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  Academy 2  
  Liverpool, UK  
Reviewed by:
  Indoor Miner  
Performance Rating:
Sound Quality:
Overall Rating:

I missed the first opener, The Boxcar Rebellion, but I did manage to see Dogs, who sounded like Kasabian trying to be The Strokes. Apart from having one of the worst name bands in recent memory, they also had a guitarist who resembled a young Jeff Beck and a singer who looked like my mate Ian trying to be Julian Casablancas. But though I’m not sure I'd like them on record, they were enjoyable enough on this night. Their highlight was a nicely revved up (and faithful) version of The Jam’s A Bomb In Wardour Street, which they played with far more vigour than Weller himself could muster nowadays. Add a spot of angular guitar, and it all added up to a tasty cover. All in all though, as hard as they worked, I found them to be more Slaughter & The Dogs than Sex Pistols, if you get my meaning…

But as for The Raveonettes…well, gigs don't come much better than this. Opening with Somewhere In Texas, a gorgeous slowie from their forthcoming Pretty In Black album, The Raveonettes sounded great. And in the case of singer Sharin Foo, looked great, too. But enough of all that, young man, you were there to see the band...

And what a band. The lead guitarist wriggled about as if his life (or his mighty fine sideburns!) depended on it, the bassist looked like he was auditioning for a remake of the zombie dance in Michael Jackson's Thriller video, whilst the drummer held it all together with some of the chunkiest sticks you could imagine. And there at the front were Foo and co-singer and lead Raveonette, Sune Rose Wagner, who appeared to be in the early stages of some strange, wispy take on Salvador Dali's facial hair.

As for the music, well, just imagine some weird hybrid of The Mama's and Papa's and My Bloody Valentine, or Hank Marvin playing New Rose, or Surfin' Safari with Mo Tucker on drums, or...I could go on, but I'll just say they're the like The Jesus & Mary Chain but with better tunes. And I loved the J&MC!! So, on paper, not the most original act you'll ever see, but The Raveonettes have taken all these many influences and made them their own.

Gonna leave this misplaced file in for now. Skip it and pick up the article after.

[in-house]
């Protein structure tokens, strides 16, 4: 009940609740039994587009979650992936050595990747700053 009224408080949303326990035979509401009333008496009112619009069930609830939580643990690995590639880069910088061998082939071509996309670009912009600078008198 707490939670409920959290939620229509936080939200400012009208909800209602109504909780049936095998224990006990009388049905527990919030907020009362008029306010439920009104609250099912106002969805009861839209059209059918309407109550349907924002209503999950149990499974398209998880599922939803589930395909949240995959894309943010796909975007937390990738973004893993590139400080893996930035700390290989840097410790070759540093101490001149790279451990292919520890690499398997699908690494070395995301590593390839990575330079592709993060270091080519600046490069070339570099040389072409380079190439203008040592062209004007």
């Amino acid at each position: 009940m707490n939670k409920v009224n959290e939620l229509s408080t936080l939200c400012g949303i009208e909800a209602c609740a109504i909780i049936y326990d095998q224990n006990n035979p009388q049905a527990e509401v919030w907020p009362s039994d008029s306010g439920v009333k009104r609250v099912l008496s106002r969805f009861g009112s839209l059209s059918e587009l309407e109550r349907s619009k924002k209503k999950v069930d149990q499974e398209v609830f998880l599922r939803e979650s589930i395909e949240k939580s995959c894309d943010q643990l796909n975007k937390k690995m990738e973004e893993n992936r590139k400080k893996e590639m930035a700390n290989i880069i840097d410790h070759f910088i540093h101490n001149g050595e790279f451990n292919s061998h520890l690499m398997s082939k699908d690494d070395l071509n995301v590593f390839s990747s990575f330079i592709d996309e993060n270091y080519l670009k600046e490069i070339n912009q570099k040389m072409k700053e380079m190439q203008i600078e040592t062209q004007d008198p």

The set was beautifully paced, constantly veering from the new stuff to old favourites from their Whip It On and Chain Gang Of Love albums. The Raveonettes obviously have great confidence in their new material. Not only was it heavily featured, but they felt they could play a song as perfect as That Great Love Sound (and it is pop perfection as far as I’m concerned) barely a third of the way through the gig.

And that confidence isn’t misplaced. This certainly wasn't one of those gigs where you're just wishing the band would play all your favourites, because the new songs were so good. Here Comes Mary and their take on the early 60s' standard My Boyfriend's Back are both great tunes. However, other tracks moved away from their noisy take on early 60's boy/girl songs and made you think they've been listening to some Surf and Nuggets compilations too, and, as is their way, they ensured they were all beautifully caked in a wall of noise. Of the old stuff, Heartbreak Stroll, Chain Gang of Love, and Little Animal were particular highlights, whilst the closer Beat City was probably bathed in even more swirling effects than the rest.

So if, like me, you like lots of noise and energy, but deep down you're a bugger for a good tune, then The Raveonettes are the band to see. Forget all that Fame Academy crap, this is pop music as it should be. Noisy, thrashy, melodic.


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